Western funds seek a passage to India

Written by Ellen Kelleher | Updated: Mar 31 2013, 06:23am hrs
Western fund houses with a presence in India are failing to persuade locals there to buy equity funds an unfortunate development that throws a spanner into their business models.

As Indians plough their savings into cheaper debt funds, gold and property instead, efforts by Franklin Templeton, JPMorgan and DSP BlackRock to promote equity funds across the country are meeting resistance, according to industry watchers.

This exodus from equity funds, which carry higher expense ratios and generate considerable profits, puts pressure on fund houses revenues in a country where it is difficult to make money.

Fund houses remain committed to staying in the game in India, however. They refuse to follow the lead of Fidelity, which called it quits in the country around this time last year, after making a loss every year since entering the country in 2004.

The Fidelity move was counterintuitive. It surprised me that they made the move to exit the market, says David Graham, BlackRock managing director with responsibility for the companys India and China joint ventures. The Indian mutual fund market is worth less than $200bn now. But when that inflection point comes, and I dont know when it will, it will be worth considerably more and considerable profits will be made there.

Mr Graham adds: Our business has grown in India. Our profits have grown. But our market share has been pretty static, especially our equity market share, which wed like to see get much higher.

As of late last year, total assets of the Indian fund industry came to Rs7,86,544 crores (about $175bn), according to Morningstar. For outsiders, however, the challenges of setting up shop in India persist. Local players such as HDFC, UTI Asset Management Company - Indias oldest mutual fund group, which was set up in the mid-1960s and Reliance Capital Asset Management still dominate the market and roughly 40 fund houses operate there.

The cost of building an infrastructure in India is extremely high. Its ridiculously competitive, says David Cornell, managing director at Ocean Dial Advisors, an advisory group in Mumbai.

The main reason behind the record net outflows from equity funds, which reached Rs14,148 crores ($3.1bn) last year, is that Indians are taking advantage of the recent revival in the performance of the Sensex index. It gained 26 per cent in 2012, to book profits, according to Dhruva Raj Chatterji, a senior research analyst with Morningstar India, the fund tracker. This trend continues into 2013 as well so far, says Mr Chatterji. Although the magnitude of outflows have reduced a bit now.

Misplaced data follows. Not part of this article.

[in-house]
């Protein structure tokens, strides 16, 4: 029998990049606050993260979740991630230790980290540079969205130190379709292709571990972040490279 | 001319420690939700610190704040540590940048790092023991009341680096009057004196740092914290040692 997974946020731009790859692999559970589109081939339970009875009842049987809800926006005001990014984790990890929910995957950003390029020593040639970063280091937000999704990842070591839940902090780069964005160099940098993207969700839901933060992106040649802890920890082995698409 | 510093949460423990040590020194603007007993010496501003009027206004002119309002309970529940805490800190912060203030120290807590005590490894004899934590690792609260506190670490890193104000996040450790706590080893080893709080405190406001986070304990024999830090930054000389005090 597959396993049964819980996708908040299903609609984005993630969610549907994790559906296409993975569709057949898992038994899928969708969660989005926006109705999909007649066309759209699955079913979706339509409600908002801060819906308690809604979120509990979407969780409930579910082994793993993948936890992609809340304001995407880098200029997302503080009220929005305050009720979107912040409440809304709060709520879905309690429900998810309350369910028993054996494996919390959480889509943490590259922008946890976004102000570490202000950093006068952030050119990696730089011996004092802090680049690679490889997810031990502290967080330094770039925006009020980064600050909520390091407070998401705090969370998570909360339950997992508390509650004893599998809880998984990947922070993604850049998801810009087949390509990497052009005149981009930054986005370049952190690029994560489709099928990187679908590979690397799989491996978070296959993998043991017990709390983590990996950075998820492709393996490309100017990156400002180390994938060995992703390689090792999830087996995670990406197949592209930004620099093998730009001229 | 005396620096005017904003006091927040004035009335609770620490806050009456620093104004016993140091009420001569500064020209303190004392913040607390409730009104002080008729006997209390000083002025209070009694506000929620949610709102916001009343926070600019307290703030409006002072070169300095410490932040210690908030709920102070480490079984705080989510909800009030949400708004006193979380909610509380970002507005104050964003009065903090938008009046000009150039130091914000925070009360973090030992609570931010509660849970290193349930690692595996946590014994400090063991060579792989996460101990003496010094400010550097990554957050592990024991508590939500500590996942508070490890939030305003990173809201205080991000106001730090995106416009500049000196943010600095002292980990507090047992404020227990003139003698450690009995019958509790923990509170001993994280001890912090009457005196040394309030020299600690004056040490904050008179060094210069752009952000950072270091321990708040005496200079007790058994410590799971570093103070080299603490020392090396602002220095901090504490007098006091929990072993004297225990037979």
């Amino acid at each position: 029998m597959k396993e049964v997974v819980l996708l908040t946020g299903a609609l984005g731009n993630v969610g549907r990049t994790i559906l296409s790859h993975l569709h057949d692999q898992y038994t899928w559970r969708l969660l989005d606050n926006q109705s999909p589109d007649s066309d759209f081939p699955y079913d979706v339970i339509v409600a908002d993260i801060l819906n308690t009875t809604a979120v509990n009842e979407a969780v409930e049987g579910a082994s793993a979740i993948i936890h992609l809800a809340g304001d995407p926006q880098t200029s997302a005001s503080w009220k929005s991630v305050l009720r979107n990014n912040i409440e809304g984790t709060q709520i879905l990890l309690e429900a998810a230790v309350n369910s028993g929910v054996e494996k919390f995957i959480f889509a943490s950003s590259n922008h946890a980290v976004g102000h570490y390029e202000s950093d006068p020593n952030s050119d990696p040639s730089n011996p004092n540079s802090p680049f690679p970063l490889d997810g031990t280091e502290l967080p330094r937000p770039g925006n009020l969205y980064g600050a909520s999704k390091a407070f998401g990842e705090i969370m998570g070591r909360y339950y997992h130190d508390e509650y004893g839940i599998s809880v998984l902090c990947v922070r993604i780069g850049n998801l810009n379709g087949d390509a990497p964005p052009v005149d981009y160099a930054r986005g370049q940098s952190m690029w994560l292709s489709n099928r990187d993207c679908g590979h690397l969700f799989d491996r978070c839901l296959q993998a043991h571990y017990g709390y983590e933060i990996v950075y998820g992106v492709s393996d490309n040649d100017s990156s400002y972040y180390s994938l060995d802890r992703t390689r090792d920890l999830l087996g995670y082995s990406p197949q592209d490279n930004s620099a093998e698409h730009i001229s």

Equity funds are out of favour. But investors still pour money into lower-cost debt funds to capitalise on the fall in the countrys key interest rate, which the Reserve Bank of India this month cut again to 7.5 per cent from 7.75 per cent.

Long-term debt funds received net inflows of Rs56,745 crores ($12.6bn) in 2012, after witnessing net outflows in the two preceding years of Rs12,165 crores ($2.7bn) in 2011 and Rs83,470 crores ($18.6bn) in 2010, the same study states.

Intermediate and long-term duration bond funds in India have been receiving large inflows lately, notes Mr Chatterji. This is primarily because the central bank in India has been engaging in monetary easing in 2012, and continues to cut interest rates in 2013 as well.

The manner in which western fund houses choose to engage in business across India varies.

Franklin Templeton is the largest fully foreign-owned fund company in India, with assets under management of $8.1bn as of last year, but most western houses operate joint ventures with local financial groups. These include names such as Prudential ICICI, Birla Sun Life and DSP BlackRock. A tie-up with a local player allows western houses to access distribution networks and set up better relationships with Indias regulators.

Recently, US and European fund houses have moved to pick up stakes in Indian asset managers, which allow them to enter the country almost immediately.

Last year, Schroders agreed to take a 25% stake in the asset management arm of Axis Bank. The move came as Invesco, the US money manager, reached a similar deal to buy a 49% stake in Religare Asset Management, the fund arm of Religare Enterprises, which is based in New Delhi.

Gavin Ralston, global head of product with Schroders, says the move to take on the Axis stake was necessary as the fund house had no exposure to India whatsoever. Having a joint venture was a more attractive means of entry than setting up our own business, he says.

Ralston continues: We're not particularly focused on the equity outflows happening in 2013. Were taking a long-term view. India has a huge middle class and people are saving more and will eventually buy more mutual funds.

Chatterji, meanwhile, points out that distribution is the key to enjoying some business success in the country. The foreign fund houses that have done well are the ones who have been able to play the distribution game well, he notes.

Indians still express more enthusiasm for gold, property or cash than they do for risky equity markets. They have been disappointed by the markets dismal returns, which compare poorly to the performance of the main US and UK indices.

The MSCI India, which tracks Indias large and mid-cap stocks, lost 10.8% in US dollar terms over the past three years, for example, while the S&P 500 gained 42.1% and the FTSE 250 saw a 53.1% rise. Cornell adds: Indians say why bother with equity markets when you can make enormous gains in property here. A property portfolio might throw up a 75% compound annual return.